How to Start Airbrushing

How to Start Airbrushing

If you’re a perfectionist who loves paint to be spread evenly across a surface, then airbrushing is almost certainly the way to go for you. Whether you have the intricate job of applying colour to plastic models, or you want to spray paint your car, airbrushing will give you that pristinely smooth finish you’ll be after.

The tools you’ll need

The obvious place to start is with the airbrush itself, and the right needle and nozzle size will depend on the project. You’ll also need to decide which kind of airbrush is right for you – whether you want the paint to be gravity fed from a cup above the airbrush, dual action so you can control air and paint, and so on. 

A compressor is also a vital piece of kit, and one that comes with a storage tank will remain quiet while you work. A pressure regulator and moisture trap will enable you to set consistent air pressure, while a hose and adapter (that connect the compressor to the airbrush) should also come with it. Then of course there’s the paint itself – acrylic paint is the most commonly used and is very versatile.

Keep it safe

The fumes from airbrushing won’t damage your health if you take appropriate precautions each time you paint. Your room must be well ventilated, with windows open and several fans on. You should also wear a face mask to minimise inhalation. 

Select paint marked as non-toxic. Acrylic paint is water-based, which is far safer than solvent-based paints, but you should still always take precautions. If you’ll be spray painting a fence, ensure you choose paint that’s specifically made for the airbrush system you use as anything too thick risks clogging the system and leaving you with a patchy or unfinished job.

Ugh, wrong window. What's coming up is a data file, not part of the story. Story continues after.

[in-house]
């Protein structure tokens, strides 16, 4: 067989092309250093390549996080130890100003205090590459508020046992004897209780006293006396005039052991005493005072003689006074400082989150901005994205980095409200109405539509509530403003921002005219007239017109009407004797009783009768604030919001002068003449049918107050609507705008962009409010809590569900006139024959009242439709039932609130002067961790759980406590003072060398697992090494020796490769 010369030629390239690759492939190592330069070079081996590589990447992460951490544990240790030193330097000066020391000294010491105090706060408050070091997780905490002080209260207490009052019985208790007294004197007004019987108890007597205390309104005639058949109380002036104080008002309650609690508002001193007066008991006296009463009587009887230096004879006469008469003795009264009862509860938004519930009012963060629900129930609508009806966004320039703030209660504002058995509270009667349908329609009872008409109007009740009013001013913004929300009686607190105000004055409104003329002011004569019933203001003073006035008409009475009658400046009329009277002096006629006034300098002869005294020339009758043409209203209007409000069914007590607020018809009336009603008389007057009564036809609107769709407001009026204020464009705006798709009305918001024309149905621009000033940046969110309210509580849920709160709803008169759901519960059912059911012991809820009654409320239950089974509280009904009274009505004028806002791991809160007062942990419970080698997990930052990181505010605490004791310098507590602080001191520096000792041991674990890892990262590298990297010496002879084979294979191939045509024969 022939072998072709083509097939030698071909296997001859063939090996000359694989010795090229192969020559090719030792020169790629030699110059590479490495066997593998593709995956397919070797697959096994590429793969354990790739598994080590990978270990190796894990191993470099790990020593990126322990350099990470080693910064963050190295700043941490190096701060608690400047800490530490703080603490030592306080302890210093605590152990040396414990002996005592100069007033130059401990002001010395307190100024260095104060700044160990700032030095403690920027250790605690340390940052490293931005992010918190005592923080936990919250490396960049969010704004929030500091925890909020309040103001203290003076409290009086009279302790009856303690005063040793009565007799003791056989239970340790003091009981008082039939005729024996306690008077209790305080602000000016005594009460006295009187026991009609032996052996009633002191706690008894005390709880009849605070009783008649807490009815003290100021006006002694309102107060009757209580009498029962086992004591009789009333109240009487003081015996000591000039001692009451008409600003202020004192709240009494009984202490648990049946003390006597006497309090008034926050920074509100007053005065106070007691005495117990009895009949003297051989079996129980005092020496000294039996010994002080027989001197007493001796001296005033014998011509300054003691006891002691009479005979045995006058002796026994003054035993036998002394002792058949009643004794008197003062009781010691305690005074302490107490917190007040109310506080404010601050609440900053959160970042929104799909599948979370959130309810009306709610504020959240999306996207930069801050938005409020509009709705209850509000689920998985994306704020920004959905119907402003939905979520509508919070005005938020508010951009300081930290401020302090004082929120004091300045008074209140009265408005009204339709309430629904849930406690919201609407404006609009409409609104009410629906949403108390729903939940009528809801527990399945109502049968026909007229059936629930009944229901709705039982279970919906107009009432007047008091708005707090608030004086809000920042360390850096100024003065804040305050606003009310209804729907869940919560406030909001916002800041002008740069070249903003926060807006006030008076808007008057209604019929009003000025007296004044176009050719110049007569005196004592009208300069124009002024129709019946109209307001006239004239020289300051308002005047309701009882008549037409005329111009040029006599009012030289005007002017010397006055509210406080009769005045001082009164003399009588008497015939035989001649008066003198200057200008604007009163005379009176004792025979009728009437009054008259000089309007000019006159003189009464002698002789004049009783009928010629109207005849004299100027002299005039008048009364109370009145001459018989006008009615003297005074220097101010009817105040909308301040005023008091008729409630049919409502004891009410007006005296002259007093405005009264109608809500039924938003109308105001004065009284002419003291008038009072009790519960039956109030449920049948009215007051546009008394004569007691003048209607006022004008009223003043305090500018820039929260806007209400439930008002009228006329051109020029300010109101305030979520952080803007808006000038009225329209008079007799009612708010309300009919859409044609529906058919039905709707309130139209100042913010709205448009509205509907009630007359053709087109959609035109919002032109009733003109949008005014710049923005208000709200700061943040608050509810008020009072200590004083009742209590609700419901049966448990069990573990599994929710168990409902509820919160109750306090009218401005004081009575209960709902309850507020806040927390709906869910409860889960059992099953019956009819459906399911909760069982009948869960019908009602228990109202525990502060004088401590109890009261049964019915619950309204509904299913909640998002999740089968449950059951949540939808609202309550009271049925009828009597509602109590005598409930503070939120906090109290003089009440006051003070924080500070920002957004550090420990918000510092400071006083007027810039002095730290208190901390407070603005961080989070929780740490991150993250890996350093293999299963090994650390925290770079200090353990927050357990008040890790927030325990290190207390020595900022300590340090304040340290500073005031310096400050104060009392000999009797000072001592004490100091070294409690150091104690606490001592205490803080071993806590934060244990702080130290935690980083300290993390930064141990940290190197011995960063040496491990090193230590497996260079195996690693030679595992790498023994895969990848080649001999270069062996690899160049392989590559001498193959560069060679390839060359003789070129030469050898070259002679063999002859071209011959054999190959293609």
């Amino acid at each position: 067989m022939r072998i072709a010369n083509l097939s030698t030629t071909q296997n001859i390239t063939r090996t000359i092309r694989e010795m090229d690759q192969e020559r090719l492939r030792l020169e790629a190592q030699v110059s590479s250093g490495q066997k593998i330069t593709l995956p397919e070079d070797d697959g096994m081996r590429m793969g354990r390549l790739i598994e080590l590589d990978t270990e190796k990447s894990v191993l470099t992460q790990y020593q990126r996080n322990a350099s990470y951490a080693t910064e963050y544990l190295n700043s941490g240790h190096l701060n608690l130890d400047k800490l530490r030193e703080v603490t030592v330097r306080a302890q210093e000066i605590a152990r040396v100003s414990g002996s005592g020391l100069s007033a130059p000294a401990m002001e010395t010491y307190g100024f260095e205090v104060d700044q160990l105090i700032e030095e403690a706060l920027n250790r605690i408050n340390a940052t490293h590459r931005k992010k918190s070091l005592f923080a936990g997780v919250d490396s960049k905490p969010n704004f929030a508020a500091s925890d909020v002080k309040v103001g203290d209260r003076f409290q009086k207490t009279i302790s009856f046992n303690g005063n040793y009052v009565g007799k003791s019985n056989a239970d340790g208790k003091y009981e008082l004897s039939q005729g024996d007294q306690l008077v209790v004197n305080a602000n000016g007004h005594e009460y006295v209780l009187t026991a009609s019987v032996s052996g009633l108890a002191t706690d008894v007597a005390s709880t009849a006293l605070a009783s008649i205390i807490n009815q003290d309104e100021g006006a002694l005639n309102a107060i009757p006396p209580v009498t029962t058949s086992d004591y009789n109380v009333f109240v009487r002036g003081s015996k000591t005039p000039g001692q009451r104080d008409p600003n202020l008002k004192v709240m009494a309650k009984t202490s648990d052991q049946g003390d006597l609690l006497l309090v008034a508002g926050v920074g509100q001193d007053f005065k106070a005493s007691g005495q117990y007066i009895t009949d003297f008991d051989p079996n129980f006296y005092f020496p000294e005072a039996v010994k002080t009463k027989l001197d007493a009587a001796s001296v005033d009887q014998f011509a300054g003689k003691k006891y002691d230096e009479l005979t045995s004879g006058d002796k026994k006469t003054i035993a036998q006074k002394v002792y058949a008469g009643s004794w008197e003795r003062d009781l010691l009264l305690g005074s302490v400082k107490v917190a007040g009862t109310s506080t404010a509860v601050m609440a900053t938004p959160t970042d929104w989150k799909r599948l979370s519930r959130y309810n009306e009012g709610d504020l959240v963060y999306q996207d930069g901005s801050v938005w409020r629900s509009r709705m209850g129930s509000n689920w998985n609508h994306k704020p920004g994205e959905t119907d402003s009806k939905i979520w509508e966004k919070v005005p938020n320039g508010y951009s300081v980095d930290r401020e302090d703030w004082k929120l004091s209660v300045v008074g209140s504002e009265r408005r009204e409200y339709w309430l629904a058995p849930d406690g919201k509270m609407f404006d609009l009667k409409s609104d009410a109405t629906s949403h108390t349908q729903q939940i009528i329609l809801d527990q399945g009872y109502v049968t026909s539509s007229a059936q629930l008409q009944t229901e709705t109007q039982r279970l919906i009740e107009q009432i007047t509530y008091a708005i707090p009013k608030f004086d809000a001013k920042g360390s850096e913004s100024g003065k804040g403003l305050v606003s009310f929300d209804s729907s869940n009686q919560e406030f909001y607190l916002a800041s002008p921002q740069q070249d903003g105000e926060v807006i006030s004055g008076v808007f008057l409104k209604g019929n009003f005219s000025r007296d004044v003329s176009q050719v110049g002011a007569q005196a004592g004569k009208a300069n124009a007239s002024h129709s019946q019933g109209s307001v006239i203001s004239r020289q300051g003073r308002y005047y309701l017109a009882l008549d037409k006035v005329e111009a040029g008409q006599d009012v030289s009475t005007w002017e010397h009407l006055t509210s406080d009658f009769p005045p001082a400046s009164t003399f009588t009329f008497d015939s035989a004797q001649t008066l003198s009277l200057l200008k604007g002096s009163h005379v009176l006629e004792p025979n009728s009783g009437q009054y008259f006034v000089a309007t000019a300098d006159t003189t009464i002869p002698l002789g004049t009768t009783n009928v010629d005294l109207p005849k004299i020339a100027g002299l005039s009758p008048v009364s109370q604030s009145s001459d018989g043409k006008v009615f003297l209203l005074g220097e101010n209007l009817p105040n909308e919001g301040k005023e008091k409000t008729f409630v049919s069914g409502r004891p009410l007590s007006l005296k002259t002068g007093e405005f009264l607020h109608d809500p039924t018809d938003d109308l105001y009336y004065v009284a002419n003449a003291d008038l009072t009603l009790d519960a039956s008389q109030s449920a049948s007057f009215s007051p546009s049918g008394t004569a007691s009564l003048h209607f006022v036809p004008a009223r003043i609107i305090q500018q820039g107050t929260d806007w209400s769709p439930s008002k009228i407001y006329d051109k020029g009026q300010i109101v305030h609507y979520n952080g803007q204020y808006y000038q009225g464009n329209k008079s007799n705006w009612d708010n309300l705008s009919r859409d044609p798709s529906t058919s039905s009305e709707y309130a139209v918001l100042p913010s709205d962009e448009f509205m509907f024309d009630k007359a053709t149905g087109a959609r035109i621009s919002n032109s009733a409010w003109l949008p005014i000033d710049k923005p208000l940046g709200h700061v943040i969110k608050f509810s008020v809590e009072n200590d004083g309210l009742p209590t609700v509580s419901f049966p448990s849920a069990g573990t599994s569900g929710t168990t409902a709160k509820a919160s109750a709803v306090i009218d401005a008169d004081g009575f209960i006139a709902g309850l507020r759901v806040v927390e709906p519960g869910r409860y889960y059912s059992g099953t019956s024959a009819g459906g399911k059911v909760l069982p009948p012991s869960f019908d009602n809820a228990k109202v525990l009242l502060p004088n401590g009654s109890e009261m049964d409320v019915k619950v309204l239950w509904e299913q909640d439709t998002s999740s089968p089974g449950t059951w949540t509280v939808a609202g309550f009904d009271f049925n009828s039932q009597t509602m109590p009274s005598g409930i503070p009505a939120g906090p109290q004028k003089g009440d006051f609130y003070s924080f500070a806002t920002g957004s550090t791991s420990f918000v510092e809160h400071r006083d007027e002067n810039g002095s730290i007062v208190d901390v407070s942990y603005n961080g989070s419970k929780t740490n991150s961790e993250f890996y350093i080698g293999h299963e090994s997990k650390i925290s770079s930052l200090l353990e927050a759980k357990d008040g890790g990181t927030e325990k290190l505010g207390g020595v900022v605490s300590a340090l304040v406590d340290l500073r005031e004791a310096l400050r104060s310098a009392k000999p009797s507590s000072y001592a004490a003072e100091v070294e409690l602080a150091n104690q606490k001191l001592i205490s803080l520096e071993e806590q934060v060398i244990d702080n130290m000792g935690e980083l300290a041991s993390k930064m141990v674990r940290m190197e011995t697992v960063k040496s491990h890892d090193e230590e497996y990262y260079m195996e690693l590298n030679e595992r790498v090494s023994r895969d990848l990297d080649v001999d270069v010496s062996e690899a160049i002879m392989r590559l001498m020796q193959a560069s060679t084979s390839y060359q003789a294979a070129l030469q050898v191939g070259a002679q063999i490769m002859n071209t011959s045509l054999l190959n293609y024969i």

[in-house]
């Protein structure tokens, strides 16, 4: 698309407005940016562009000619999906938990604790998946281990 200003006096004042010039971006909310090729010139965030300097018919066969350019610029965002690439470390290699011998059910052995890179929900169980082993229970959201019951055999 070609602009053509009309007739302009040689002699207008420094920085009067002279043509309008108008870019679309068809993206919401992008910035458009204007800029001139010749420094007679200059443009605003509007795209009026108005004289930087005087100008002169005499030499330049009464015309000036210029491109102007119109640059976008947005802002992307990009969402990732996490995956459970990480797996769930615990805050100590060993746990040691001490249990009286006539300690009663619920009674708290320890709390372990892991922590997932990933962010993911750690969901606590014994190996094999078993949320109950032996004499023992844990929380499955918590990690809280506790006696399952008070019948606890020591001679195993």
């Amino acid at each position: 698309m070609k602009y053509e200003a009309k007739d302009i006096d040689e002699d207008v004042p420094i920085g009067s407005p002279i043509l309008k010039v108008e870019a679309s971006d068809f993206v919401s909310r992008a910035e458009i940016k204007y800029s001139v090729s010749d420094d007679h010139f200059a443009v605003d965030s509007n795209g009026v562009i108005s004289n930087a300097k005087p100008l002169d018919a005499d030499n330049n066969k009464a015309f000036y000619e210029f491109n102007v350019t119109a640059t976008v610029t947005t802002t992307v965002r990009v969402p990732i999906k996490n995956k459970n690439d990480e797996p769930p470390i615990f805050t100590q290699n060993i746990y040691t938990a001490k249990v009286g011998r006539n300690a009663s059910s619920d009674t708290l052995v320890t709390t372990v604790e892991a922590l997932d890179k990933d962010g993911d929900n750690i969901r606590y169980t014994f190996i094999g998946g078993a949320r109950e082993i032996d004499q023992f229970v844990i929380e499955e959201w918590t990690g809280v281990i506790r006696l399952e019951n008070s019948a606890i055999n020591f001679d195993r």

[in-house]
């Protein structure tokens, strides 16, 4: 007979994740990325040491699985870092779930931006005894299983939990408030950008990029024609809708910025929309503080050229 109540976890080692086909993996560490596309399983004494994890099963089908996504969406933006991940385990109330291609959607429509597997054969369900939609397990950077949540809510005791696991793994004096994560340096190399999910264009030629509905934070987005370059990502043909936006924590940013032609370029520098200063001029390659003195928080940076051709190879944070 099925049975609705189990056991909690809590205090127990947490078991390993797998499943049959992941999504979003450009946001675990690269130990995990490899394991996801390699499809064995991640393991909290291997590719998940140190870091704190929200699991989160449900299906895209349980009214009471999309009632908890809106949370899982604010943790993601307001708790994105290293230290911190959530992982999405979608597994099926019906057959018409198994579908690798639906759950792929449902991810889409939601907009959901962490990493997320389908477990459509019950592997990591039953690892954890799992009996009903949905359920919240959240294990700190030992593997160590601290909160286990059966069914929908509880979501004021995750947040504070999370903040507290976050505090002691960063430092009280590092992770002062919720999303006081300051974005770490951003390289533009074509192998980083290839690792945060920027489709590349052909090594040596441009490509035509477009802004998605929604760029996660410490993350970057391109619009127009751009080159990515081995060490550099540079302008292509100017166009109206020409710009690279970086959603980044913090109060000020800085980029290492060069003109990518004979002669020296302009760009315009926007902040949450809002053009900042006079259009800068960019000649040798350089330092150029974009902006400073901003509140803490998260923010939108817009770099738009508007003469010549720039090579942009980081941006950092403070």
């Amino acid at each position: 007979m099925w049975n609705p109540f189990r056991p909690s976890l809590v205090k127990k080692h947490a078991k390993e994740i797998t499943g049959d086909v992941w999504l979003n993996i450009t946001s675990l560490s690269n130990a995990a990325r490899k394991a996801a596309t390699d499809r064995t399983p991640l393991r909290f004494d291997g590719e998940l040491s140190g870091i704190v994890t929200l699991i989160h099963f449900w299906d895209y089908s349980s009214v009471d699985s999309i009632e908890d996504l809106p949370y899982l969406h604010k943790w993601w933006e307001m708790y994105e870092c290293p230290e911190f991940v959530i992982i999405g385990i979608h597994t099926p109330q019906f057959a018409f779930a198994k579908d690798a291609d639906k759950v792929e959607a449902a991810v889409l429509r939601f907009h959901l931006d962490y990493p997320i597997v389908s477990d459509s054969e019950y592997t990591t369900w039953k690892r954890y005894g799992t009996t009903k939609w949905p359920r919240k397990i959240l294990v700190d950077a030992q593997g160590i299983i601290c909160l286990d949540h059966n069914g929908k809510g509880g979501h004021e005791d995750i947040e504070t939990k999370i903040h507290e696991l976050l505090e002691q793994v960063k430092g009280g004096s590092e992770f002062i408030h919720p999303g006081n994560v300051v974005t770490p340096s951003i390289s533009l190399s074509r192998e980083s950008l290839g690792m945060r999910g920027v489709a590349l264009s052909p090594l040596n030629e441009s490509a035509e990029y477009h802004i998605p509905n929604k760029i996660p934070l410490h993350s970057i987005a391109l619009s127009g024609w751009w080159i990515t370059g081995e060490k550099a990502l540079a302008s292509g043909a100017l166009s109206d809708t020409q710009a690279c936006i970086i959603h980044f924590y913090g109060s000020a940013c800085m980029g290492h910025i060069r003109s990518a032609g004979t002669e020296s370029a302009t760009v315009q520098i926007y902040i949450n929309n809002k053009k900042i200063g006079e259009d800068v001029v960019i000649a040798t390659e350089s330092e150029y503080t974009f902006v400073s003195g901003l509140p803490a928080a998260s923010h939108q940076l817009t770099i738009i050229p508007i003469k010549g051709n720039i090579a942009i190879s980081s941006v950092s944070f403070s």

Practice makes perfect

Don’t jump straight into your project without getting a feel for it first. It takes time to get used to it, so find old sheets of paper and material to practice on first. Start with simple shapes like lines and circles to help you work out how best to grip the brush and how much pressure you need to apply to get the desired result. Once you’ve gained in confidence, you can begin airbrushing for real!

Choose your first project

You’ll probably already know what this will be before you buy your airbrush, but once you have one it’ll open up a new world of creativity. You can use it to create paintings on canvas, or you can turn a bland piece of clothing, such as a T-shirt, into something custom-made that looks amazing. And don’t stop at clothes: jazz up boxes, coasters, wooden toys – you name it – with your own signature style.

From fixing a small paint job in your house, to designing personalised Christmas presents and even press-on nails, air brushing can help you grow that artistic side.

Once you’ve bought an airbrush and its accessories, you can use it to create designs on just about anything you like. And if you get the knack of it quickly, you might be giving your loved ones some unique Christmas gifts this year.

About the author

Tom Bernes

Tom Bernes is the Editorial Director at The Next Hint Inc.

Prior to joining The Next Hint Inc, Tom had a hand in a number of online and print publications, including as chief copy editor and Government Technology Magazine as managing editor. He also did a stint in Sydney as group editor of RBI Australia's manufacturing group, which is when he also developed an affinity (a love, really) for cricket.

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